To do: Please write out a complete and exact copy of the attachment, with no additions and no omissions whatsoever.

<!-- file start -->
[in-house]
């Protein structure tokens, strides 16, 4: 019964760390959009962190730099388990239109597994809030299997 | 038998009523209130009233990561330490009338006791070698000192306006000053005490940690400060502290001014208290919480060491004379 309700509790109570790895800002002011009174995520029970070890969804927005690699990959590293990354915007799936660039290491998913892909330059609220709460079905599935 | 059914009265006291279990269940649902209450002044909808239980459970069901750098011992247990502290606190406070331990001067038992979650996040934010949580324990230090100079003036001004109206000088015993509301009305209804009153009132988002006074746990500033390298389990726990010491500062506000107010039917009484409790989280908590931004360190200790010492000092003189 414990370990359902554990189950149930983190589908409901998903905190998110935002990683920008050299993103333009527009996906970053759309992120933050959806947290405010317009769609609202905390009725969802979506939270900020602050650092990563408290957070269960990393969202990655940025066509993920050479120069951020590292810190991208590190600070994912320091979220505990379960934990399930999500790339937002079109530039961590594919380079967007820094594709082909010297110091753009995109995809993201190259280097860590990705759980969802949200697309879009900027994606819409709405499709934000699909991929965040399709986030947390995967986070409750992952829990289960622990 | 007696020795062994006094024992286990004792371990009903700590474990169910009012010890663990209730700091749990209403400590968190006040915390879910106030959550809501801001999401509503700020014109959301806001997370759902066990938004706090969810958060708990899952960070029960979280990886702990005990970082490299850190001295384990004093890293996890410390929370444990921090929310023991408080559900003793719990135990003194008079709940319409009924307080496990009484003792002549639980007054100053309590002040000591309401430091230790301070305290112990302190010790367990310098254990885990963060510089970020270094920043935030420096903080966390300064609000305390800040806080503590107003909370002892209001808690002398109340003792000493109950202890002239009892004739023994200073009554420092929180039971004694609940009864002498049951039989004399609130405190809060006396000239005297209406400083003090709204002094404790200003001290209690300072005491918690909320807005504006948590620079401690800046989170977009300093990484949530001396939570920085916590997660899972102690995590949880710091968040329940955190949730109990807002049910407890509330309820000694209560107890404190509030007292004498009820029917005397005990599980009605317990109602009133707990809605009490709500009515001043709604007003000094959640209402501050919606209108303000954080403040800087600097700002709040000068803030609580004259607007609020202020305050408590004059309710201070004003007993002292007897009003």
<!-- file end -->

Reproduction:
[in-house]
């Protein structure tokens, strides 16, 4: 019964760390959009962190730099388990239109597994809030299997 | 038998009523209130009233990561330490009338006791070698000192306006000053005490940690400060502290001014208290919480060491004379 309700509790109570790895800002002011009174995520029970070890969804927005690699990959590293990354915007799936660039290491998913892909330059609220709460079905599935 | 059914009265006291279990269940649902209450002044909808239980459970069901750098011992247990502290606190406070331990001067038992979650996040934010949580324990230090100079003036001004109206000088015993509301009305209804009153009132988002006074746990500033390298389990726990010491500062506000107010039917009484409790989280908590931004360190200790010492000092003189 414990370990359902554990189950149930983190589908409901998903905190998110935002990683920008050299993103333009527009996906970053759309992120933050959806947290405010317009769609609202905390009725969802979506939270900020602050650092990563408290957070269960990393969202990655940025066509993920050479120069951020590292810190991208590190600070994912320091979220505990379960934990399930999500790339937002079109530039961590594919380079967007820094594709082909010297110091753009995109995809993201190259280097860590990705759980969802949200697309879009900027994606819409709405499709934000699909991929965040399709986030947390995967986070409750992952829990289960622990 | 007696020795062994006094024992286990004792371990009903700590474990169910009012010890663990209730700091749990209403400590968190006040915390879910106030959550809501801001999401509503700020014109959301806001997370759902066990938004706090969810958060708990899952960070029960979280990886702990005990970082490299850190001295384990004093890293996890410390929370444990921090929310023991408080559900003793719990135990003194008079709940319409009924307080496990009484003792002549639980007054100053309590002040000591309401430091230790301070305290112990302190010790367990310098254990885990963060510089970020270094920043935030420096903080966390300064609000305390800040806080503590107003909370002892209001808690002398109340003792000493109950202890002239009892004739023994200073009554420092929180039971004694609940009864002498049951039989004399609130405190809060006396000239005297209406400083003090709204002094404790200003001290209690300072005491918690909320807005504006948590620079401690800046989170977009300093990484949530001396939570920085916590997660899972102690995590949880710091968040329940955190949730109990807002049910407890509330309820000694209560107890404190509030007292004498009820029917005397005990599980009605317990109602009133707990809605009490709500009515001043709604007003000094959640209402501050919606209108303000954080403040800087600097700002709040000068803030609580004259607007609020202020305050408590004059309710201070004003007993002292007897009003």